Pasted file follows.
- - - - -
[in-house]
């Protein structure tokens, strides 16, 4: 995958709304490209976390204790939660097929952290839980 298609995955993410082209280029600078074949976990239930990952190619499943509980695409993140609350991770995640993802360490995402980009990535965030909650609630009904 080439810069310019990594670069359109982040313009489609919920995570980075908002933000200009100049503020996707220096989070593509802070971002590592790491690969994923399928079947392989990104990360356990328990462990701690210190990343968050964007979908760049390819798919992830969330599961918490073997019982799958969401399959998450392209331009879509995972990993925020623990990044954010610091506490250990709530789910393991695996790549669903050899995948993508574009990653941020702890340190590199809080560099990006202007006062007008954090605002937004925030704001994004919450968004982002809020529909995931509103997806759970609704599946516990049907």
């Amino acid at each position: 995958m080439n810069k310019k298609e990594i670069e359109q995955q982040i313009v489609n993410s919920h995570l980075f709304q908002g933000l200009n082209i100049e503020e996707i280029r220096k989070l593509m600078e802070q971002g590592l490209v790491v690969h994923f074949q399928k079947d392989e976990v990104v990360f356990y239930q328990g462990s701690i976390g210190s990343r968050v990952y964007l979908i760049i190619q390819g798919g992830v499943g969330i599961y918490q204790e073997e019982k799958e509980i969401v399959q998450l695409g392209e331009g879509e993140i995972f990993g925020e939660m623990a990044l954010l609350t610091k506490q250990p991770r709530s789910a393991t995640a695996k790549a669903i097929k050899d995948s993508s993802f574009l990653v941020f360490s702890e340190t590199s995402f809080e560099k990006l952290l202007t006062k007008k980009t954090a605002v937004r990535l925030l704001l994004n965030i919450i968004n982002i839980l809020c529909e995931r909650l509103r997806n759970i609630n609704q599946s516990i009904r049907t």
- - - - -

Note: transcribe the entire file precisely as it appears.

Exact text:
[in-house]
């Protein structure tokens, strides 16, 4: 995958709304490209976390204790939660097929952290839980 298609995955993410082209280029600078074949976990239930990952190619499943509980695409993140609350991770995640993802360490995402980009990535965030909650609630009904 080439810069310019990594670069359109982040313009489609919920995570980075908002933000200009100049503020996707220096989070593509802070971002590592790491690969994923399928079947392989990104990360356990328990462990701690210190990343968050964007979908760049390819798919992830969330599961918490073997019982799958969401399959998450392209331009879509995972990993925020623990990044954010610091506490250990709530789910393991695996790549669903050899995948993508574009990653941020702890340190590199809080560099990006202007006062007008954090605002937004925030704001994004919450968004982002809020529909995931509103997806759970609704599946516990049907």
């Amino acid at each position: 995958m080439n810069k310019k298609e990594i670069e359109q995955q982040i313009v489609n993410s919920h995570l980075f709304q908002g933000l200009n082209i100049e503020e996707i280029r220096k989070l593509m600078e802070q971002g590592l490209v790491v690969h994923f074949q399928k079947d392989e976990v990104v990360f356990y239930q328990g462990s701690i976390g210190s990343r968050v990952y964007l979908i760049i190619q390819g798919g992830v499943g969330i599961y918490q204790e073997e019982k799958e509980i969401v399959q998450l695409g392209e331009g879509e993140i995972f990993g925020e939660m623990a990044l954010l609350t610091k506490q250990p991770r709530s789910a393991t995640a695996k790549a669903i097929k050899d995948s993508s993802f574009l990653v941020f360490s702890e340190t590199s995402f809080e560099k990006l952290l202007t006062k007008k980009t954090a605002v937004r990535l925030l704001l994004n965030i919450i968004n982002i839980l809020c529909e995931r909650l509103r997806n759970i609630n609704q599946s516990i009904r049907t």